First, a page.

Tell us about yourself and how many books you have written.
I have published two collections of short stories (Sniggerless Boundulations, and Laissez Faire), and edited an anthology (Sproutlings: A Compendium of Little Fictions). I am an Australian woman slash crazy cat lady.
What is the name of your latest book and what inspired it?
My latest book is Laissez Faire. It is a meditation on the indecisiveness that comes with anxiety and the inattentiveness that comes with depression, expressed in many fantastical forms. There is some Lovecraftian horror, absurdist suspense, myth retelling, and Carver-esque minimalism. It is tiny but satisfying for the soul.
Do you have any unusual writing habits?
I kind of have a triple or quadruple entry system, where I like to alternate between hand-written brainstorming notebooks to organising in a spreadsheet or Ywriter or Word, then sometimes back to hand-written palm cards, and finally typed up in polished a digital prose. It depends how long the piece is. The longer it is the more plotting and planning I will do.
What authors, or books have influenced you?
I love short story collections. Some of my favourites are by Cate Kennedy, Margo Lanagan, and Tim Winton. For novels I am a big fan of Karen Joy Fowler, Amy Tan, Michael Cunningham, Kazuo Ishiguro, and Kim Stanley Robinson. I also like my crime novels, Gillian Flynn and Adrian McKinty.
What are you working on now?
I did NaNoWriMo in November 2017 and got the first draft of my new crime novella Snakeweed. I am entering the editing process of that one. There are more collections and anthologies in my future.
What is your best method or website when it comes to promoting your books?
I live on Facebook, that is my primary tool, networking through writers groups and communities. I like to review other indie authors, particularly dark story collections and non-fiction. I use Instagram to feed content to my FB Page and Twitter. I am a passive YouTube community member, I don’t make videos but I comment on a lot and support booktubers and nano writers. And I generally support content creators on Patreon, Kickstarter, and Thunderclap. Goodreads giveaways are a great tool if you have printed books. Amazon KDP Select free days and countdown promos are great to use in conjunction with virtual launches/blog tours for ebooks.
Do you have any advice for new authors?
In this global digital age there is a readership for absolutely everything. Don’t get too hung up on wanting to be commercially appealing or needing to be an original literary genius when you are in your first draft. Write it out in dot-points if you need to. You build a frame out of crude materials and hang your poetry on it. You need to generate some base material to edit. Writing is rewriting. Your unique voice is your greatest asset.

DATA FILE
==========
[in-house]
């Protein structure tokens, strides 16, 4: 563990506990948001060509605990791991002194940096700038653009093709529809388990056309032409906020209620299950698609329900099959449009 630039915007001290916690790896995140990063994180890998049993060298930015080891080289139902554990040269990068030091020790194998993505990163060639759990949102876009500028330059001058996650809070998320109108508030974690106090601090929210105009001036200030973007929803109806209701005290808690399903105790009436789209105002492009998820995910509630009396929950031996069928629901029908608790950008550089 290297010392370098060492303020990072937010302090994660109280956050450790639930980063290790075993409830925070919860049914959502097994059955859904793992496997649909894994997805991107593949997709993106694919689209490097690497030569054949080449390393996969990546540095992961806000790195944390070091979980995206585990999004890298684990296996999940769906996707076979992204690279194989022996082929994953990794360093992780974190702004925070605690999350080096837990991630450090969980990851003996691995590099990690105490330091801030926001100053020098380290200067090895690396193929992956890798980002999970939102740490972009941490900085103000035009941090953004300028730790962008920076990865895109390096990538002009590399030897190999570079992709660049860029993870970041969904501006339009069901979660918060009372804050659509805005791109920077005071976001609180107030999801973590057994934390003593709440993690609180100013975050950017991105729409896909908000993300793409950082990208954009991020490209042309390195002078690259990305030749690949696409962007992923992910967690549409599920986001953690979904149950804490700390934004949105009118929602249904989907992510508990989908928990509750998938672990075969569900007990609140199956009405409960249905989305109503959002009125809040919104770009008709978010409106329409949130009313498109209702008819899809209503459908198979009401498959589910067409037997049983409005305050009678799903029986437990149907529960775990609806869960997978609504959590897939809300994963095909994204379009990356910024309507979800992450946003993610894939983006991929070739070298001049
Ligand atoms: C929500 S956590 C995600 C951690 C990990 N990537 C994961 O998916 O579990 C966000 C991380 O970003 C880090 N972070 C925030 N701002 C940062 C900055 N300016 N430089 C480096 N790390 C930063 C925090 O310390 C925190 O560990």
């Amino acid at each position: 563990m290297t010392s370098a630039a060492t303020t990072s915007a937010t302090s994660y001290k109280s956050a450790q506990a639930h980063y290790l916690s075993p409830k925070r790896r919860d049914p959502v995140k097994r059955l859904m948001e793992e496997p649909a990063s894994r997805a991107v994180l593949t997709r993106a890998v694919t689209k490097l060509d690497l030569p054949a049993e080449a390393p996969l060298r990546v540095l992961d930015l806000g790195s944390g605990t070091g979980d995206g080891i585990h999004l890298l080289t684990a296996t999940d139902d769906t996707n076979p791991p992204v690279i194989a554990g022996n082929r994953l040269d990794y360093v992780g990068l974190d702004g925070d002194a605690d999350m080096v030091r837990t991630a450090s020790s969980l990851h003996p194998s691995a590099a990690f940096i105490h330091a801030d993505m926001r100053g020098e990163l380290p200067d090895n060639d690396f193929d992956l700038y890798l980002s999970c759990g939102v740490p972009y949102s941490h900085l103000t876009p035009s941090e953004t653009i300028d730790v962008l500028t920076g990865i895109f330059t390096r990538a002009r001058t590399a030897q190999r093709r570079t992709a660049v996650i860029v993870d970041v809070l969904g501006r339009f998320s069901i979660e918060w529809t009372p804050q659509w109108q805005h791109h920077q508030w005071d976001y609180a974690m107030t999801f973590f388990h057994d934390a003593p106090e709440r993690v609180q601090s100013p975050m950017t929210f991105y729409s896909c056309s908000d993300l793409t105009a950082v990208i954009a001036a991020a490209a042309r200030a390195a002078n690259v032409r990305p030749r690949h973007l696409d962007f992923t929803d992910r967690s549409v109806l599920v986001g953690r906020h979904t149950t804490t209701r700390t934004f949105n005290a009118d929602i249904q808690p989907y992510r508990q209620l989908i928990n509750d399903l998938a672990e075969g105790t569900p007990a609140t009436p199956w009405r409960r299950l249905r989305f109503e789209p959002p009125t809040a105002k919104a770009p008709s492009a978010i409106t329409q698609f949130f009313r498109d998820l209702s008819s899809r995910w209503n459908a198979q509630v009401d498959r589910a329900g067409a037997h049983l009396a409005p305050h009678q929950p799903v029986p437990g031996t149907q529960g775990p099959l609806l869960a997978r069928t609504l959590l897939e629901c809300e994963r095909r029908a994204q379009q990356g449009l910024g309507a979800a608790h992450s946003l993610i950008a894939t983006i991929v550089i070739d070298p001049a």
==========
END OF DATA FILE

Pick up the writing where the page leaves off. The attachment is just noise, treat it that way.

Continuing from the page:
What is the best advice you have ever heard?
I like the advice “write about what scares you most”. And as an addendum I have heard comedians say – I don’t remember if it was Whitney Cummings or Jen Kirkman, possibly both, and quoting other comedians from the industry – for the purposes of being real and authentic just pretend your parents don’t exist or will never read/see your work. Those familial inhibitions can prevent you from getting to the real truth of what you are trying to say. You have to let it all hang out as a writer.
What are you reading now?
One of my NaNoWriMo buddies recommended The Notebook Trilogy by Agota Kristof. I’ve been reading The Virgin Suicides by Jeffrey Eugenides, The Keep by Jennifer Egan, Uncommon Type by Tom Hanks, Ruby by Cynthia Bond, and The Eye of the Sheep by Sofie Laguna. I recently reviewed a brilliant short story collection called They Move Below by Karl Drinkwater.
What’s next for you as a writer?
I would like to do some more collab projects. Compile another anthology. Write another novel. Compose some poetry. Enter some short story competitions. Develop some teaching materials. Publish some non-fiction essays. Yeah basically everything all the time. It is hard (but necessary) for me to stick to one project at a time. But writing is an endurance sport.
If you were going to be stranded on a desert island and allowed to take 3 or 4 books with you what books would you bring?
The Picture of Dorian Gray by Oscar Wilde
The Passion of New Eve by Angela Carter
The Natural Way of Things by Charlotte Wood
A Million Little Pieces by James Frey